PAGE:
Hurricane Opal created the worst storm people in east Alabama can remember. Trees crashed through houses, power lines fell like confetti, and cars were crushed like bugs.
Yet even as Opal passed over our town, the federal government was butting in with promises of aid. It's not enough that we have suffered terrible damage. Now the rest of the country will be taxed to clean it up.
Who will end up with the government's money? People who don't need it, but know how to get political pork. The rest of us will get by through hard work and enterprise, and cooperation with family, friends and neighbors.
After the storm, there was no time to waste waiting for Bill Clinton's generosity to come through. People began cleaning up their houses and neighborhoods at daybreak. They checked on the weak and vulnerable and brought food to those in need. Local government cleared essential streets and repaired water pipes damaged by uprooted trees. Downed electric lines were up again.
By the afternoon, large crews of volunteers were busy clearing roads and repairing houses. Men with chain saws went house to house to cut away trees blocking driveways.
Insurance offices opened their doors to take claims as the storm subsided. They processed them quickly, so as not to risk losing future customers. People who want to do more than mere repairs will go to the banks for home-improvement loans.
We were fine on essentials, thanks to local grocery and hardware stores. They fired up their generators and worked at low light to make their stock available. That creates loyal customers. Free enterprise, not government, makes it possible.
Private life went on unimpeded. Radios were tuned to local news to hear tips and damage reports. When it became too dark to work, people gathered with their neighbors to tell stories of the day. Adults read by candlelight and children learned that you don't need a television to be entertained.
All this took place without a central plan. When we work to pursue what's in our interests and show natural generosity toward others, we are doing what's best for the whole community. Not even 100 m.p.h. winds can brush away the miracles of the marketplace and voluntary charity.
In many ways, we are fortunate that employees of the Federal Emergency Management Administration didn't reach our town before the repairs began. Federal bureaucrats only add to anxiety by forbidding people from entering their homes and offices and harassing people who disregard their dictates.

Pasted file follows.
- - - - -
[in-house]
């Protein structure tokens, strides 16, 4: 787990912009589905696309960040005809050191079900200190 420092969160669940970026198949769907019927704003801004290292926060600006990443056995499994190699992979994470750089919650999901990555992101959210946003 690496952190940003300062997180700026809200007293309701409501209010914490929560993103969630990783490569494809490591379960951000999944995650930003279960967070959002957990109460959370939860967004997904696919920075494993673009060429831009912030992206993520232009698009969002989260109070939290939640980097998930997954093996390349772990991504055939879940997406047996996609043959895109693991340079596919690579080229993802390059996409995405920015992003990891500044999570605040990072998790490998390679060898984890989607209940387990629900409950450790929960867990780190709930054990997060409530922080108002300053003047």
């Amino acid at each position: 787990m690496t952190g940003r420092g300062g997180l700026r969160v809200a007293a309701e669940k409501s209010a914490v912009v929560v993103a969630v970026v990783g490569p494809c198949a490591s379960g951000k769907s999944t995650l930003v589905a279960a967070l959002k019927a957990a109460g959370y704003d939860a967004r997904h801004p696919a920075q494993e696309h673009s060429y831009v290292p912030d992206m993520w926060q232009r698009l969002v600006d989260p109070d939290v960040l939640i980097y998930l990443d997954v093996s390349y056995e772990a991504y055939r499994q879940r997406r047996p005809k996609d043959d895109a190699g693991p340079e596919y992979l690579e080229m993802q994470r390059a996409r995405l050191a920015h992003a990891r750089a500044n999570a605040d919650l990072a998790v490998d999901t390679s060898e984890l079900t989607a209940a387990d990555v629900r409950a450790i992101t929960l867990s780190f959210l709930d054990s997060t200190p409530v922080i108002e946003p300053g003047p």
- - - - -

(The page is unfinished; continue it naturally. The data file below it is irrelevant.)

The lesson our town has learned from this disaster is that we can govern ourselves pretty well, even in the midst of devastation. We can do it without presumptuous Washingtonians telling us what to do. If this is true in trying times, how much more so in normal times?
By offering aid, the feds are doing everything possible to keep us from learning this truth. Just for once, wouldn't it be nice if Washington would let local problems generate local solutions?
Just the other day, Gov. Fob James got a check from Washington to implement the centralizing Goals 2000 education program in Alabama schools. To the shock of many liberals, he sent it back. It was a principled decision in the tradition of true federalism.
Now we should set an example by doing the same with disaster relief. As in education, the federal government can't possibly know enough about our plight to help. The money ends up causing distortions and empowering politicians.
Last year, the federal government started giving "disaster relief" for snow removal. The year before, the feds dumped $6.6 billion on 58 disasters.
Natural disasters have become yet another excuse to tax more, spend more, control more and trample on the constitutional principle of states' rights and localism. The money is merely a bribe for voter loyalty. The bureaucrats and politicians want to appear indispensable to citizens. The government will then take credit for the rebuilding from those who have actually done the work.
So, Washington, keep your aid and your hands off. Opal survivors want a federal government that leaves us alone, in good times and bad.